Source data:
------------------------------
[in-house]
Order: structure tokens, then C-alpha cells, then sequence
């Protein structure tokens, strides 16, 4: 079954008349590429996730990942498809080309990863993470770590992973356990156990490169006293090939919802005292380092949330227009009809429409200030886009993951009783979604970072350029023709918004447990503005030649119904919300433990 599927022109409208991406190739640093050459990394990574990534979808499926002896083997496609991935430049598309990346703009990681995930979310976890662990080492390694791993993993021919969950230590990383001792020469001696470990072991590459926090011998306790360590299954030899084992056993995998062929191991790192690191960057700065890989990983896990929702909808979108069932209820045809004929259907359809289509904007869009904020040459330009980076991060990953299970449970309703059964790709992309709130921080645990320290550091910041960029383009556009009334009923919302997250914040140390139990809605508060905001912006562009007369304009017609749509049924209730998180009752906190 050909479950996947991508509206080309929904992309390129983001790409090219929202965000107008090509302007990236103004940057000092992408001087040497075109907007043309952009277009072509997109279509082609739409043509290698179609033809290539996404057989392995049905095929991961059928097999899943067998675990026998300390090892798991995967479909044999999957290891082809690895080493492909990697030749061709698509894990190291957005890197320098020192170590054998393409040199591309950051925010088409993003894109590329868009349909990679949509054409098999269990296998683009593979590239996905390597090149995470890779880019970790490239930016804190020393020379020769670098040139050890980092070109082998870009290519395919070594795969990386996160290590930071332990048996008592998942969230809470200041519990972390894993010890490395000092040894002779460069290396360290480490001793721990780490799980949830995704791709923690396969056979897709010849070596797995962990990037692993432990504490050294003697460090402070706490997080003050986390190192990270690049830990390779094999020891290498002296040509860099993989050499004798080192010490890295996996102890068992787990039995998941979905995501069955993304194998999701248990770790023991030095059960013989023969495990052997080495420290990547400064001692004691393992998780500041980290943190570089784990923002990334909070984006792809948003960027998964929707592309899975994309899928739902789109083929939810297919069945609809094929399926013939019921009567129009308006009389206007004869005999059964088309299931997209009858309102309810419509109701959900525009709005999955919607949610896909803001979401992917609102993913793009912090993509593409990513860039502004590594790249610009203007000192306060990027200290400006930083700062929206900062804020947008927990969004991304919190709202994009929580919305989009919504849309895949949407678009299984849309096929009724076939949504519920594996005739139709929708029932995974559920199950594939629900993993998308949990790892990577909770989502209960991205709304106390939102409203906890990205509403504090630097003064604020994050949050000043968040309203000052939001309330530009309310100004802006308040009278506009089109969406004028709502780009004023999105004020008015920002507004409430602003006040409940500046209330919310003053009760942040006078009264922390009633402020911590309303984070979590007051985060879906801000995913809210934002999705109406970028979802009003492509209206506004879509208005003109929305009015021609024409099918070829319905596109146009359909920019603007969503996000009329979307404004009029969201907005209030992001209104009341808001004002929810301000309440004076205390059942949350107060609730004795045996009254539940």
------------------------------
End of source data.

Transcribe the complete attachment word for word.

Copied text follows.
[in-house]
Order: structure tokens, then C-alpha cells, then sequence
């Protein structure tokens, strides 16, 4: 079954008349590429996730990942498809080309990863993470770590992973356990156990490169006293090939919802005292380092949330227009009809429409200030886009993951009783979604970072350029023709918004447990503005030649119904919300433990 599927022109409208991406190739640093050459990394990574990534979808499926002896083997496609991935430049598309990346703009990681995930979310976890662990080492390694791993993993021919969950230590990383001792020469001696470990072991590459926090011998306790360590299954030899084992056993995998062929191991790192690191960057700065890989990983896990929702909808979108069932209820045809004929259907359809289509904007869009904020040459330009980076991060990953299970449970309703059964790709992309709130921080645990320290550091910041960029383009556009009334009923919302997250914040140390139990809605508060905001912006562009007369304009017609749509049924209730998180009752906190 050909479950996947991508509206080309929904992309390129983001790409090219929202965000107008090509302007990236103004940057000092992408001087040497075109907007043309952009277009072509997109279509082609739409043509290698179609033809290539996404057989392995049905095929991961059928097999899943067998675990026998300390090892798991995967479909044999999957290891082809690895080493492909990697030749061709698509894990190291957005890197320098020192170590054998393409040199591309950051925010088409993003894109590329868009349909990679949509054409098999269990296998683009593979590239996905390597090149995470890779880019970790490239930016804190020393020379020769670098040139050890980092070109082998870009290519395919070594795969990386996160290590930071332990048996008592998942969230809470200041519990972390894993010890490395000092040894002779460069290396360290480490001793721990780490799980949830995704791709923690396969056979897709010849070596797995962990990037692993432990504490050294003697460090402070706490997080003050986390190192990270690049830990390779094999020891290498002296040509860099993989050499004798080192010490890295996996102890068992787990039995998941979905995501069955993304194998999701248990770790023991030095059960013989023969495990052997080495420290990547400064001692004691393992998780500041980290943190570089784990923002990334909070984006792809948003960027998964929707592309899975994309899928739902789109083929939810297919069945609809094929399926013939019921009567129009308006009389206007004869005999059964088309299931997209009858309102309810419509109701959900525009709005999955919607949610896909803001979401992917609102993913793009912090993509593409990513860039502004590594790249610009203007000192306060990027200290400006930083700062929206900062804020947008927990969004991304919190709202994009929580919305989009919504849309895949949407678009299984849309096929009724076939949504519920594996005739139709929708029932995974559920199950594939629900993993998308949990790892990577909770989502209960991205709304106390939102409203906890990205509403504090630097003064604020994050949050000043968040309203000052939001309330530009309310100004802006308040009278506009089109969406004028709502780009004023999105004020008015920002507004409430602003006040409940500046209330919310003053009760942040006078009264922390009633402020911590309303984070979590007051985060879906801000995913809210934002999705109406970028979802009003492509209206506004879509208005003109929305009015021609024409099918070829319905596109146009359909920019603007969503996000009329979307404004009029969201907005209030992001209104009341808001004002929810301000309440004076205390059942949350107060609730004795045996009254539940």